I was the first woman to mountain bike in Afghanistan. That really came from the fact that Afghanistan is a country where women cannot ride bikes, but as a foreign woman I am allowed to push on gender roles in a way that is more risky for Afghan women. I can challenge the gender roles as a mountain biker and a woman that lives in Colorado. I look at Afghanistan in the way it was viewed back in the 1950s and 1960s, a tourist destination and a country that is rich in natural beauty. It would be an adventure travel paradise if it was not dealing with the instability of ongoing violence and war. I hoped to look at the area as a region and country that is more than what we see in the news and to show another side of the humanity and region many turn their eyes from. We need to see that it is worth our attention and at the same time confront gender barriers and raise the discussion of women’s rights in Afghanistan. I hoped to start this by simply riding a bike and using the bike as a symbol for social justice. It is used in Southeast Asia and Africa as a tool to increase accessibility to education, keep women safe by providing transportation, and even serve as an ambulance in rural areas. When we realized we could not use the bike in those ways, because women were not allowed to ride bikes, I decided to push on that barrier and serve both sides. To show the difference of how we see Afghanistan through American eyes and how we see gender barriers in Afghanistan. The bike is transformative.

I founded Mountain2Mountain in 2006 to focus on developing a voice for women and girls in conflict. For the past five years, I have predominantly been working in Afghanistan and have been focused on building schools and clinics, and looking at ways we can increase access to education and health. We are also looking at the layer that supports all of that—the layer that is about discovering voice and creating value and encouraging young women to use their voice and to have confidence to work for access, especially in countries like Afghanistan. Half the time it is a matter of convincing or fighting others to gain access to basic education much less equal rights.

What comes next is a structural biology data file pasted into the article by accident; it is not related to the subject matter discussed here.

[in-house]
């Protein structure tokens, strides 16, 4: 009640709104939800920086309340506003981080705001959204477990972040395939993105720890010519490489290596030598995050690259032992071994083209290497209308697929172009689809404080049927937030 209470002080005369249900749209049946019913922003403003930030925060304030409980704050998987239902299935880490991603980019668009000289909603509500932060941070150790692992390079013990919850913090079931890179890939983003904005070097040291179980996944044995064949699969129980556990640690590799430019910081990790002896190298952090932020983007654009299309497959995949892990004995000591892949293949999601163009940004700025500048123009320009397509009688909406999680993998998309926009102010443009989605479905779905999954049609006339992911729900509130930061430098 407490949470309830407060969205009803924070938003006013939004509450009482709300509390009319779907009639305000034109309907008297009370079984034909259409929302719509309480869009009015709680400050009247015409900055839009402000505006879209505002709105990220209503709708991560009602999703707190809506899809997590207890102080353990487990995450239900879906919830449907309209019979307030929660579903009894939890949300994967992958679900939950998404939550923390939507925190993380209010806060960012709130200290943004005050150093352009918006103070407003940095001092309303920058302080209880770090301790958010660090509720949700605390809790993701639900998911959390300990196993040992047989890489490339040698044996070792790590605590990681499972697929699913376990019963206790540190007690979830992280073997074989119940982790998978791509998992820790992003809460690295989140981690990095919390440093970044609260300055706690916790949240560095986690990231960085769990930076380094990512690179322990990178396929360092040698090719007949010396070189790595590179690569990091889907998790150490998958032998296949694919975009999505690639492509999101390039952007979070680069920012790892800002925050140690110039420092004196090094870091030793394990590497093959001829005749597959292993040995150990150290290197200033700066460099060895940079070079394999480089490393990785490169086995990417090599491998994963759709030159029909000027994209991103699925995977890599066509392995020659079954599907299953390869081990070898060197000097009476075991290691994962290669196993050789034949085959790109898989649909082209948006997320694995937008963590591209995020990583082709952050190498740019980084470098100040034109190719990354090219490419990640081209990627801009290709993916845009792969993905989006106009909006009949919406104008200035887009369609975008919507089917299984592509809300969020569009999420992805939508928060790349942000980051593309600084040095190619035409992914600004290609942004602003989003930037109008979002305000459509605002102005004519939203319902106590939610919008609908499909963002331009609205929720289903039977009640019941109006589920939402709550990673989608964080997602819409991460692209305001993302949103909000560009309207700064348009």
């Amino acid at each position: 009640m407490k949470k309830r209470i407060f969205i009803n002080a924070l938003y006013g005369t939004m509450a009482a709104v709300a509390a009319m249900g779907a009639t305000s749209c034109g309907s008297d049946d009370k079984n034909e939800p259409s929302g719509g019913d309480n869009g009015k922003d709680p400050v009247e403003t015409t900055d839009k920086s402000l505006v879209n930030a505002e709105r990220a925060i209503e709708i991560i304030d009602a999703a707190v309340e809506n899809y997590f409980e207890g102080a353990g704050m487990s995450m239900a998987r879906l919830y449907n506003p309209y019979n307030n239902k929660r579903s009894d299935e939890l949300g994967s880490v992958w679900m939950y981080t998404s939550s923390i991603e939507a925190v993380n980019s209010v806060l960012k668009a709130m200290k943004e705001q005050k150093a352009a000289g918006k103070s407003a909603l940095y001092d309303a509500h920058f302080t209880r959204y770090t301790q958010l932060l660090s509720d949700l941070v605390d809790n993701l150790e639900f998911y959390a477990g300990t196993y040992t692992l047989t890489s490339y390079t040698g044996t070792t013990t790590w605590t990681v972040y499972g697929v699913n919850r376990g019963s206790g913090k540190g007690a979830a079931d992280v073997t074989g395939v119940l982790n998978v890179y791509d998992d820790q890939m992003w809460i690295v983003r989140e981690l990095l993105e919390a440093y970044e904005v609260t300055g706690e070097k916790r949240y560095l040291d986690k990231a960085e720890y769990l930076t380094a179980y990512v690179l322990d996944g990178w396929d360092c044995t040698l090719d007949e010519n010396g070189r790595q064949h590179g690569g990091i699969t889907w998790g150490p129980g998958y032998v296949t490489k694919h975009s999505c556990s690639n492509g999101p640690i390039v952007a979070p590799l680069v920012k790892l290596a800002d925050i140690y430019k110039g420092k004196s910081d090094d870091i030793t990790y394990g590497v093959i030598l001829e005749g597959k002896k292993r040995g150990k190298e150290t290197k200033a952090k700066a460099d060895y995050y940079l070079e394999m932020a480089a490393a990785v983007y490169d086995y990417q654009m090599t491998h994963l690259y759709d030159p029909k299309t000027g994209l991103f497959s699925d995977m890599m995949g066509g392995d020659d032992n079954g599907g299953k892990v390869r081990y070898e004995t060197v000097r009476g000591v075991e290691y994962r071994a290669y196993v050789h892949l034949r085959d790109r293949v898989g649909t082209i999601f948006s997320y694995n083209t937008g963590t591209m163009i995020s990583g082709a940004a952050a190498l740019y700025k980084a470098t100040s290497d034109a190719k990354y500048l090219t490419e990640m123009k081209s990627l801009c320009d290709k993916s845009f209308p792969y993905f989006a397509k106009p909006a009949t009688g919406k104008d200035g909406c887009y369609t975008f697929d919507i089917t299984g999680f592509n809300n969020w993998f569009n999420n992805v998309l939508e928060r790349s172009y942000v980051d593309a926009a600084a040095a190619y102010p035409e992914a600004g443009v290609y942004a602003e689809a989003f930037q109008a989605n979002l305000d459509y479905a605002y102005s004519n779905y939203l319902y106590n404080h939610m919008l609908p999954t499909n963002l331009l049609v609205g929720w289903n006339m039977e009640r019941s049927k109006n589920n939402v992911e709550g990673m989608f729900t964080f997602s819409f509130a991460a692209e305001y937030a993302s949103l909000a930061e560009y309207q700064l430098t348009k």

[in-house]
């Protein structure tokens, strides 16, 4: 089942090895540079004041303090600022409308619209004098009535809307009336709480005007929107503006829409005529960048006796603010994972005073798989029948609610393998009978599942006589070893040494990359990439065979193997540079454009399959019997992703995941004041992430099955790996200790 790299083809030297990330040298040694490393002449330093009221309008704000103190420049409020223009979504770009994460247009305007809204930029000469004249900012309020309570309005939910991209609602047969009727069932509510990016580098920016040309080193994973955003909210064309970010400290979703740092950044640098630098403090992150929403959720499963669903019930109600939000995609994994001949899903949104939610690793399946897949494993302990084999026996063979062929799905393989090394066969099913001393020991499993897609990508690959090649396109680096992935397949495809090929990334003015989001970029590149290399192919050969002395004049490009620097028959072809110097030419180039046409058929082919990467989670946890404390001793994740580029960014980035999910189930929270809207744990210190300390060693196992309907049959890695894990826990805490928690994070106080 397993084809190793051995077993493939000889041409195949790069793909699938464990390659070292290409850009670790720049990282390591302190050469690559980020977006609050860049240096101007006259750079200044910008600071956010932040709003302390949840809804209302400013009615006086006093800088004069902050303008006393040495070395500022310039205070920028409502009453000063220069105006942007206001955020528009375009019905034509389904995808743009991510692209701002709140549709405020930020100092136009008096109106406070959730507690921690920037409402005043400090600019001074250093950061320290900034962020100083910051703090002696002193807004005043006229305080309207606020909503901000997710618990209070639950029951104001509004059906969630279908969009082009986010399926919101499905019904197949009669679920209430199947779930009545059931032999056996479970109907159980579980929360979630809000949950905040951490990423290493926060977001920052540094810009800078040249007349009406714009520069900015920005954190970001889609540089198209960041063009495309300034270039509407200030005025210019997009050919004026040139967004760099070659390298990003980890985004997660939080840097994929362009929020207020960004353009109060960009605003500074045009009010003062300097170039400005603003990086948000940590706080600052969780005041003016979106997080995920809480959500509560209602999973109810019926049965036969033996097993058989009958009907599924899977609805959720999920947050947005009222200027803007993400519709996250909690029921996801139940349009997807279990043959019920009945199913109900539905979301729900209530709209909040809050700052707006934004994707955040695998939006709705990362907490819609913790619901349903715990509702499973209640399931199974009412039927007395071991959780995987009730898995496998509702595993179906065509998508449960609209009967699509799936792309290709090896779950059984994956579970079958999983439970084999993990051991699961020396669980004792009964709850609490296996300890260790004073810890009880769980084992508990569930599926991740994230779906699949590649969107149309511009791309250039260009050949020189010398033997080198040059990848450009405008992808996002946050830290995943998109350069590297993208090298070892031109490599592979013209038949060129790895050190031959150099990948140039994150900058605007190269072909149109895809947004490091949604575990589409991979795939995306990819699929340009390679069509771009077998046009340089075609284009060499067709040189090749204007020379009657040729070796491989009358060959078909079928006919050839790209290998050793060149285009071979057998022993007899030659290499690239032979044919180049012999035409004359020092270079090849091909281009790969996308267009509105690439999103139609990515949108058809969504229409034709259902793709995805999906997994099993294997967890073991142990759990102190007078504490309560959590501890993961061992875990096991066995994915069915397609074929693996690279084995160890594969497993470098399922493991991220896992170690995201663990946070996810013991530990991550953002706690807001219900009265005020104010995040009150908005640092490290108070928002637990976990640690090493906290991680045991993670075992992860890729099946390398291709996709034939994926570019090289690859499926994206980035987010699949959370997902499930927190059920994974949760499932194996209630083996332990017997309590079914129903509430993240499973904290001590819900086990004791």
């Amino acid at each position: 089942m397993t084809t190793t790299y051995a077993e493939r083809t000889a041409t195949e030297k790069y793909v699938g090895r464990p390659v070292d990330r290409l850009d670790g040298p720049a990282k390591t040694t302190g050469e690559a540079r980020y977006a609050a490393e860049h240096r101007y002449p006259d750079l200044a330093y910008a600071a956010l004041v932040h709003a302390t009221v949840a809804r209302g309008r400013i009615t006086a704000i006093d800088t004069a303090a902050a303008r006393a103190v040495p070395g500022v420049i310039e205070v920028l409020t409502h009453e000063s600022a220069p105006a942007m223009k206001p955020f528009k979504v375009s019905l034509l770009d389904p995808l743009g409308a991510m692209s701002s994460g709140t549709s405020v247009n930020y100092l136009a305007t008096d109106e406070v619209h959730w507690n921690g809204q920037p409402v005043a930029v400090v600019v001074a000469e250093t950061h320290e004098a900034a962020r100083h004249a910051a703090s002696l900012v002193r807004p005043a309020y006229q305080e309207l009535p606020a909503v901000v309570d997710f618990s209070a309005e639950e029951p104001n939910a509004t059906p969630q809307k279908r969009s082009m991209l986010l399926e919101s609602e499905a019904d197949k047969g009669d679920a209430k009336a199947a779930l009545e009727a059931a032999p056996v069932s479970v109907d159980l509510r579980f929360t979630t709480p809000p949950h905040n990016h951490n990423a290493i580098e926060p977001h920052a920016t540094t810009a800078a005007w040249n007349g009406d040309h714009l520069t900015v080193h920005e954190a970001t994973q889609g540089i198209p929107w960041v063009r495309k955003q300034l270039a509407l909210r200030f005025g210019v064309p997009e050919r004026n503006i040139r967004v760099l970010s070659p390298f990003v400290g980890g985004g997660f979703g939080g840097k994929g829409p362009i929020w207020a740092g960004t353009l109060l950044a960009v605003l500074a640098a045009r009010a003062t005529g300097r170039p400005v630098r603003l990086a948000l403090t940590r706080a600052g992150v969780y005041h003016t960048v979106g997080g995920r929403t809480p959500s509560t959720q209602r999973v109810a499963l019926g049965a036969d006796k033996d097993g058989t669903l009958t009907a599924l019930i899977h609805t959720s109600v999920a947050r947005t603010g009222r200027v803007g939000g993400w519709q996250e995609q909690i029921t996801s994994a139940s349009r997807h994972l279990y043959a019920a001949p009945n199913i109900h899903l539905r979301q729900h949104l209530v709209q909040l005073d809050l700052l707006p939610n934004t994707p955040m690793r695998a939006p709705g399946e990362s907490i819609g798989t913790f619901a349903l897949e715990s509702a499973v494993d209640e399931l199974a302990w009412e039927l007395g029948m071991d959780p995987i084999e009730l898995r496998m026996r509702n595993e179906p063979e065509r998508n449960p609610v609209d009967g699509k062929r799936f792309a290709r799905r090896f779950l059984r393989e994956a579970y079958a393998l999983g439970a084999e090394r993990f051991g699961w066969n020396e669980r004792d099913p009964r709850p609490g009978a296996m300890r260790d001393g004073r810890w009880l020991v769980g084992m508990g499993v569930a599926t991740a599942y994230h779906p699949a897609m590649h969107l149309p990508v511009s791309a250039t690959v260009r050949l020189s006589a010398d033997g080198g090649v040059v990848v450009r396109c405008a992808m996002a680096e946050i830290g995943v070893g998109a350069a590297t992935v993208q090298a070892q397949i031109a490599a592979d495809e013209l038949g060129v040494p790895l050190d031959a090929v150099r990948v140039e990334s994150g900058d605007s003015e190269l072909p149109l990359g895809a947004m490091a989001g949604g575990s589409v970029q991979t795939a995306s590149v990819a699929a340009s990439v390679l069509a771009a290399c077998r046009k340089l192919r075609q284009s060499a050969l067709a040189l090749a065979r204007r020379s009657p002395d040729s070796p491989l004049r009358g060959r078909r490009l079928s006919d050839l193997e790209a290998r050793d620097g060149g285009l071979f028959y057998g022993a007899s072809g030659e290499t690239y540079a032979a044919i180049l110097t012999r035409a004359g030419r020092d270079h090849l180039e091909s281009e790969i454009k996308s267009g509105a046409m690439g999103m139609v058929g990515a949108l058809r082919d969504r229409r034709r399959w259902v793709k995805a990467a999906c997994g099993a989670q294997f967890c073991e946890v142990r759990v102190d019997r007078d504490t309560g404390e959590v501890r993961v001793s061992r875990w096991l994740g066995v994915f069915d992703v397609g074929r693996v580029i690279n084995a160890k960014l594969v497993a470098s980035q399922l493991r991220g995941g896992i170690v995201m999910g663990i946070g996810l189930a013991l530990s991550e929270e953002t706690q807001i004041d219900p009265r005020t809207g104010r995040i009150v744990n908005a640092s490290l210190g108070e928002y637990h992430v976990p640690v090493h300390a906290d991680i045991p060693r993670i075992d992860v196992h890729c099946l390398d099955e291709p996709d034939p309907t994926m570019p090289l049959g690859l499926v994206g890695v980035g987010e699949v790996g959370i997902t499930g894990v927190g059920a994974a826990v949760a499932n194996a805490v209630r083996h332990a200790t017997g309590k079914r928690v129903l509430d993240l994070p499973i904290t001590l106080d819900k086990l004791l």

My dream for America is that we realize that en masse we have the capacity to achieve great things. We have to use our voice, work one step at a time, and be willing to make mistakes. It is the big steps and the little steps. It is just like voting. When you look at a vote and think of yourself as an individual voter, it is easy to be apathetic. “Why does it matter if I stand in line and cast a vote? My one vote has absolutely no bearing. It is literally a drop in the bucket. It is just one vote. Nobody will miss it.” It is so easy to think of it that way. But we vote not because of the individual vote but because you believe everyone else is voting with you. We believe that en masse we do have the power to affect change

Shannon Galpin founded Mountain2Mountain in November 2006. A rape survivor and mother, she realized she couldn’t just stand on the sidelines, watching women and girls denied basic human rights. Shannon writes regularly for Huffington Post and Matador Network, and is currently authoring her first book. She has been featured on Dateline NBC, Today Show, Huffington Post and Outside Magazine. Shannon was nominated for Adventurer of the Year by National Geographic. mountain2mountain.org

This excerpt is from American Dreamers, now available at Sharp Stuff.